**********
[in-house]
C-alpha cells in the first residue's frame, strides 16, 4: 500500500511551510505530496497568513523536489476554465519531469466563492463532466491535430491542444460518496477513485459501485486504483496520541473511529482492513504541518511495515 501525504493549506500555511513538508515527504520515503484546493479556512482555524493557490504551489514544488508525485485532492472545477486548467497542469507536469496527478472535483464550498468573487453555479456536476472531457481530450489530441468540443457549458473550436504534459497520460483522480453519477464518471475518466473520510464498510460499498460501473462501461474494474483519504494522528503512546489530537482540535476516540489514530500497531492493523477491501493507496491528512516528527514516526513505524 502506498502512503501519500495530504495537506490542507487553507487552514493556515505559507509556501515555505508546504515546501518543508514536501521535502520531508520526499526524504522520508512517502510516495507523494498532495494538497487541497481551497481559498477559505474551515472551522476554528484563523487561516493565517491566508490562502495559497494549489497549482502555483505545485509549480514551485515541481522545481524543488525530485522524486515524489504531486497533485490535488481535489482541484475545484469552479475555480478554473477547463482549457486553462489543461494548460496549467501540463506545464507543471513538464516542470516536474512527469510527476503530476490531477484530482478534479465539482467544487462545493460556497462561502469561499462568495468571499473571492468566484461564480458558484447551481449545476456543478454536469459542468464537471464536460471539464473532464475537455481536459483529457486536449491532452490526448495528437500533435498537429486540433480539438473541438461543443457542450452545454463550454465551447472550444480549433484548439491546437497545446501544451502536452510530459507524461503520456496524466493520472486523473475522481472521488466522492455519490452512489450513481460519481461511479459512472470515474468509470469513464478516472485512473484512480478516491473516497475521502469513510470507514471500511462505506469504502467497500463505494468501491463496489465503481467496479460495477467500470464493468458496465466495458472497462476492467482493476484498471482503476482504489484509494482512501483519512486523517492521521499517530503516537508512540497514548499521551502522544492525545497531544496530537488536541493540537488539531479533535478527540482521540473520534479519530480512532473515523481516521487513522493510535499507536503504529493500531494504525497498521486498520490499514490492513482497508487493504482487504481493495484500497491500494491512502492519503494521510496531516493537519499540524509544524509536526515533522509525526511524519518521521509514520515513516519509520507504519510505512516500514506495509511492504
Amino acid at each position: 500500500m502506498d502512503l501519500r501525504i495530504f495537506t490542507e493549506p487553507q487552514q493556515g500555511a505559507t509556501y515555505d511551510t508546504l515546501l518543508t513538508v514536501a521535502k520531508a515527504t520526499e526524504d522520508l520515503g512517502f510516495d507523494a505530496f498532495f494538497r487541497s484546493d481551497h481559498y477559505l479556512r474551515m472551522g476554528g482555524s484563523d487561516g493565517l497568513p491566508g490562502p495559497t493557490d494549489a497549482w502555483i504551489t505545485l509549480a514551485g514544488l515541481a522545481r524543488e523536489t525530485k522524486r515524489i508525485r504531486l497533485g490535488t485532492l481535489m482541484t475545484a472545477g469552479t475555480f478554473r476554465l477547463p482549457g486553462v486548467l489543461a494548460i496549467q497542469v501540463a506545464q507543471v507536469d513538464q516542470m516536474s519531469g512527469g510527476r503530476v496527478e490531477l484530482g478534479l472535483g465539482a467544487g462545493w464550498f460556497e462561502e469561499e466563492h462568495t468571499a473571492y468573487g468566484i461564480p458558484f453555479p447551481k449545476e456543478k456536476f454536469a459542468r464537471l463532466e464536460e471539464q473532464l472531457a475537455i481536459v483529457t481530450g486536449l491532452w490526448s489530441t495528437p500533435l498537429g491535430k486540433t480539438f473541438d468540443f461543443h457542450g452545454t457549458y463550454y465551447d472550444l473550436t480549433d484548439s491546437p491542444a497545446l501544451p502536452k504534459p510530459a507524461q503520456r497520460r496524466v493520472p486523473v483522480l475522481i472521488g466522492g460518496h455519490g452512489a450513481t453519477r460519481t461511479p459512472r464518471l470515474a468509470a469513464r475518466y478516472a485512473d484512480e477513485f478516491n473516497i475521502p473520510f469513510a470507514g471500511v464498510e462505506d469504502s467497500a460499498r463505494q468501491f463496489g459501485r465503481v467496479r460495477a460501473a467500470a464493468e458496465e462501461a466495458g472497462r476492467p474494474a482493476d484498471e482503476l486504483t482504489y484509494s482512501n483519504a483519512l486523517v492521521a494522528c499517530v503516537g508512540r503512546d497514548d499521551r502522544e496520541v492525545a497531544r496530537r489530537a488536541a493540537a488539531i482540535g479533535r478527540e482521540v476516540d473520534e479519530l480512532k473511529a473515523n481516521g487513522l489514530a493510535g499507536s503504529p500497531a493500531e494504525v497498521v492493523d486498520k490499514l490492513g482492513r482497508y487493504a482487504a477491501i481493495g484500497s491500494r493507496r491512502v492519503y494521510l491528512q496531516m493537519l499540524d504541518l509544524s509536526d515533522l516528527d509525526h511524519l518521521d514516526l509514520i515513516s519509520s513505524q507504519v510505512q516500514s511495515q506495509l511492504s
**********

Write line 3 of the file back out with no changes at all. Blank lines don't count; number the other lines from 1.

Amino acid at each position: 500500500m502506498d502512503l501519500r501525504i495530504f495537506t490542507e493549506p487553507q487552514q493556515g500555511a505559507t509556501y515555505d511551510t508546504l515546501l518543508t513538508v514536501a521535502k520531508a515527504t520526499e526524504d522520508l520515503g512517502f510516495d507523494a505530496f498532495f494538497r487541497s484546493d481551497h481559498y477559505l479556512r474551515m472551522g476554528g482555524s484563523d487561516g493565517l497568513p491566508g490562502p495559497t493557490d494549489a497549482w502555483i504551489t505545485l509549480a514551485g514544488l515541481a522545481r524543488e523536489t525530485k522524486r515524489i508525485r504531486l497533485g490535488t485532492l481535489m482541484t475545484a472545477g469552479t475555480f478554473r476554465l477547463p482549457g486553462v486548467l489543461a494548460i496549467q497542469v501540463a506545464q507543471v507536469d513538464q516542470m516536474s519531469g512527469g510527476r503530476v496527478e490531477l484530482g478534479l472535483g465539482a467544487g462545493w464550498f460556497e462561502e469561499e466563492h462568495t468571499a473571492y468573487g468566484i461564480p458558484f453555479p447551481k449545476e456543478k456536476f454536469a459542468r464537471l463532466e464536460e471539464q473532464l472531457a475537455i481536459v483529457t481530450g486536449l491532452w490526448s489530441t495528437p500533435l498537429g491535430k486540433t480539438f473541438d468540443f461543443h457542450g452545454t457549458y463550454y465551447d472550444l473550436t480549433d484548439s491546437p491542444a497545446l501544451p502536452k504534459p510530459a507524461q503520456r497520460r496524466v493520472p486523473v483522480l475522481i472521488g466522492g460518496h455519490g452512489a450513481t453519477r460519481t461511479p459512472r464518471l470515474a468509470a469513464r475518466y478516472a485512473d484512480e477513485f478516491n473516497i475521502p473520510f469513510a470507514g471500511v464498510e462505506d469504502s467497500a460499498r463505494q468501491f463496489g459501485r465503481v467496479r460495477a460501473a467500470a464493468e458496465e462501461a466495458g472497462r476492467p474494474a482493476d484498471e482503476l486504483t482504489y484509494s482512501n483519504a483519512l486523517v492521521a494522528c499517530v503516537g508512540r503512546d497514548d499521551r502522544e496520541v492525545a497531544r496530537r489530537a488536541a493540537a488539531i482540535g479533535r478527540e482521540v476516540d473520534e479519530l480512532k473511529a473515523n481516521g487513522l489514530a493510535g499507536s503504529p500497531a493500531e494504525v497498521v492493523d486498520k490499514l490492513g482492513r482497508y487493504a482487504a477491501i481493495g484500497s491500494r493507496r491512502v492519503y494521510l491528512q496531516m493537519l499540524d504541518l509544524s509536526d515533522l516528527d509525526h511524519l518521521d514516526l509514520i515513516s519509520s513505524q507504519v510505512q516500514s511495515q506495509l511492504s